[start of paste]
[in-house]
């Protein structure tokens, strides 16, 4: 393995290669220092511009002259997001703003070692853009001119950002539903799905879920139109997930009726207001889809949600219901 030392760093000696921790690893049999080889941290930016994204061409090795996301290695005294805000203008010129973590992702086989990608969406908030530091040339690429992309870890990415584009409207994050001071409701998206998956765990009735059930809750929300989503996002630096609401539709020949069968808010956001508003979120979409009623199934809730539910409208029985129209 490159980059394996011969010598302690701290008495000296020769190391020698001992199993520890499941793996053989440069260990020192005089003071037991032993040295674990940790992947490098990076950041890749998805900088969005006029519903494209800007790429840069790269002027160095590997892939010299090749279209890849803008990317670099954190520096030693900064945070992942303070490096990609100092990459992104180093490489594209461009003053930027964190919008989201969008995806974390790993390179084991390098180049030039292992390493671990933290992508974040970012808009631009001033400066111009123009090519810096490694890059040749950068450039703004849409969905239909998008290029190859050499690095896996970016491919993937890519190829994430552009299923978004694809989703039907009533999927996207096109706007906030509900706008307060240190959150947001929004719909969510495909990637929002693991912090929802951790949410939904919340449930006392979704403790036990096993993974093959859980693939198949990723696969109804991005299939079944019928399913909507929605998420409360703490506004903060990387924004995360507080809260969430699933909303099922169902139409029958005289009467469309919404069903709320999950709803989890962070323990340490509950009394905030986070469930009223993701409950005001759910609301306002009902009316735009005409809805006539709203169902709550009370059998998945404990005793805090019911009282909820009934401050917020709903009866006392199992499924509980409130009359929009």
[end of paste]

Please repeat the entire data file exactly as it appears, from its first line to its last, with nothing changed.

[in-house]
């Protein structure tokens, strides 16, 4: 393995290669220092511009002259997001703003070692853009001119950002539903799905879920139109997930009726207001889809949600219901 030392760093000696921790690893049999080889941290930016994204061409090795996301290695005294805000203008010129973590992702086989990608969406908030530091040339690429992309870890990415584009409207994050001071409701998206998956765990009735059930809750929300989503996002630096609401539709020949069968808010956001508003979120979409009623199934809730539910409208029985129209 490159980059394996011969010598302690701290008495000296020769190391020698001992199993520890499941793996053989440069260990020192005089003071037991032993040295674990940790992947490098990076950041890749998805900088969005006029519903494209800007790429840069790269002027160095590997892939010299090749279209890849803008990317670099954190520096030693900064945070992942303070490096990609100092990459992104180093490489594209461009003053930027964190919008989201969008995806974390790993390179084991390098180049030039292992390493671990933290992508974040970012808009631009001033400066111009123009090519810096490694890059040749950068450039703004849409969905239909998008290029190859050499690095896996970016491919993937890519190829994430552009299923978004694809989703039907009533999927996207096109706007906030509900706008307060240190959150947001929004719909969510495909990637929002693991912090929802951790949410939904919340449930006392979704403790036990096993993974093959859980693939198949990723696969109804991005299939079944019928399913909507929605998420409360703490506004903060990387924004995360507080809260969430699933909303099922169902139409029958005289009467469309919404069903709320999950709803989890962070323990340490509950009394905030986070469930009223993701409950005001759910609301306002009902009316735009005409809805006539709203169902709550009370059998998945404990005793805090019911009282909820009934401050917020709903009866006392199992499924509980409130009359929009």